Seattle Officials Reach Out to East Sideby Hannelore Sudermann - Staff writer
Spokesman Review, December 14, 2000
City Council president, mayor say area leaders
should have been consulted about dam breaching resolution
Two Seattle city leaders are attempting to make amends for a resolution in support of dam breaching that angered officials in many Eastern Washington cities.
This week, Seattle City Council President Margaret Pageler wrote an open letter to Eastern Washington saying the council should have met with with parties on this side of the state before voting to support the removal of four Snake River dams. Her letter comes on the heels of a similar one written by Mayor Paul Schell.
Pageler's letter, addressed "Dear Eastern Washington" and sent to newspapers and other interested parties, states "we should have talked first."
Pageler was referring to a resolution the Seattle City Council passed in August -- during a meeting she wasn't able to attend.
The resolution of opinion, which was unanimously supported, stated that the council members believed four Snake River dams should be removed for the sake of the environment and endangered salmon.
Whitman County Commissioner Les Wigen and several other Eastern Washington leaders have lodged protests with the council, asking that the resolution be reconsidered because removal of the dams would damage the economies of a number of rural communities.
The Pullman City Council, the city of Clarkston and more than a dozen other Eastern Washington counties and cities wrote their own letters and resolutions condemning the Seattle action. Both the eastern and western divisions of the Washington Association of Counties passed resolutions asking the Seattle council to rescind its resolution.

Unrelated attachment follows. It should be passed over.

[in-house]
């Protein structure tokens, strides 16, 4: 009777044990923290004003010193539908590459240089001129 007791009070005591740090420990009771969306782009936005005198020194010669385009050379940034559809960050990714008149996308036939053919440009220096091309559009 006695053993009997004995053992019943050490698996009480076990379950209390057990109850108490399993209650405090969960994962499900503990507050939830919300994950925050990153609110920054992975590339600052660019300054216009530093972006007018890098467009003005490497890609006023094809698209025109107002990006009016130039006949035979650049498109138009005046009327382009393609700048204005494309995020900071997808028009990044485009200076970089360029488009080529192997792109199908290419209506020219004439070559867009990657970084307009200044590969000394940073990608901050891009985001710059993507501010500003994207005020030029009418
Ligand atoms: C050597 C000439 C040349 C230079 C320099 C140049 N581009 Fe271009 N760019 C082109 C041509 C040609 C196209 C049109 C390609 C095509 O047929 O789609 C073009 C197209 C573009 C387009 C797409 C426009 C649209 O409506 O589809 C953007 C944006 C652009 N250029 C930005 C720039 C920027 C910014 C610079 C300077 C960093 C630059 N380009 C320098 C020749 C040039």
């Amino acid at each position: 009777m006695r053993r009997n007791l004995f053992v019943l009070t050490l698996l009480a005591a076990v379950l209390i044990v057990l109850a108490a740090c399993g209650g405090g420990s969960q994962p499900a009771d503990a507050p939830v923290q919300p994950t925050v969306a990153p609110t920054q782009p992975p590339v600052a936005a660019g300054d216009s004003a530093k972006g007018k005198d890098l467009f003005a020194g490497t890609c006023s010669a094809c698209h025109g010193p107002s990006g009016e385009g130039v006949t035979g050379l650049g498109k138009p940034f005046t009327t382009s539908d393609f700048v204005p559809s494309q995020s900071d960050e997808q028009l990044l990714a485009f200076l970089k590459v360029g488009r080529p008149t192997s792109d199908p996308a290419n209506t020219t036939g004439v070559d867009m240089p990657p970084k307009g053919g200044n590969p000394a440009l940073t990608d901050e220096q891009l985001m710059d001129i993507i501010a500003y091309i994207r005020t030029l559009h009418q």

The executive director of the Northwest Energy Coalition, which promotes energy conservation and saving salmon runs, said the Seattle council didn't take the matter lightly. City officials had been considering the subject of the dams for two years, Sara Patton said. If dam supporters wanted to influence their decision, "there was plenty of opportunity," she said.
Patton also said quite a few small communities in Western Washington have written to the Seattle council to support the action. The cities of Anchorage, Alaska, and Astoria, Ore., also supported it.
Pageler's letter is the second from a Seattle official to come east. Two weeks ago, Seattle Mayor Paul Schell wrote to a number of city mayors and county commissions, saying he did not support his council's resolution.
"In light of the continuing strong reaction from around the state, I believe the City Council today would agree that the resolution was not the best means for discussing what is a volatile and complex issue," he wrote.
His letter asks that the recipients "not allow their resolution to undermine or overshadow the progress that we have jointly made in dismantling the `Cascade divide.' "
Patton disagrees with that approach, saying that while many people in the Inland Northwest support keeping the dams, a large number have spoken out in favor of removing them.
"I don't think it's black and white, rural-urban, east versus west," Patton said. "The idea that this is simply a rural-urban split causes divisiveness."
Instead of responding to calls to reconsider the resolution, Pageler says in her letter that she will encourage meetings between the council and other parties interested in the Snake River dams.
She writes that the council will accept invitations extended by Eastern Washington officials to visit and see firsthand the dams and the communities in which they function.
According to Pageler's office, a first meeting on the subject could be arranged in January.
Commissioner Wigen in Whitman County said he's pleased with the responses from Pageler and Schell. Though he would like to see the resolution reconsidered, "My goal is not to force it," he said. "I don't think we can get them to rescind."
Wigen said he's looking forward to showing Seattle officials through the Lower Granite and Little Goose dams, the two dams in his county. The others are Ice Harbor and Lower Monumental dams, in Walla Walla and Franklin counties.
"This could be a benefit to us working together more and more," Wigen said.
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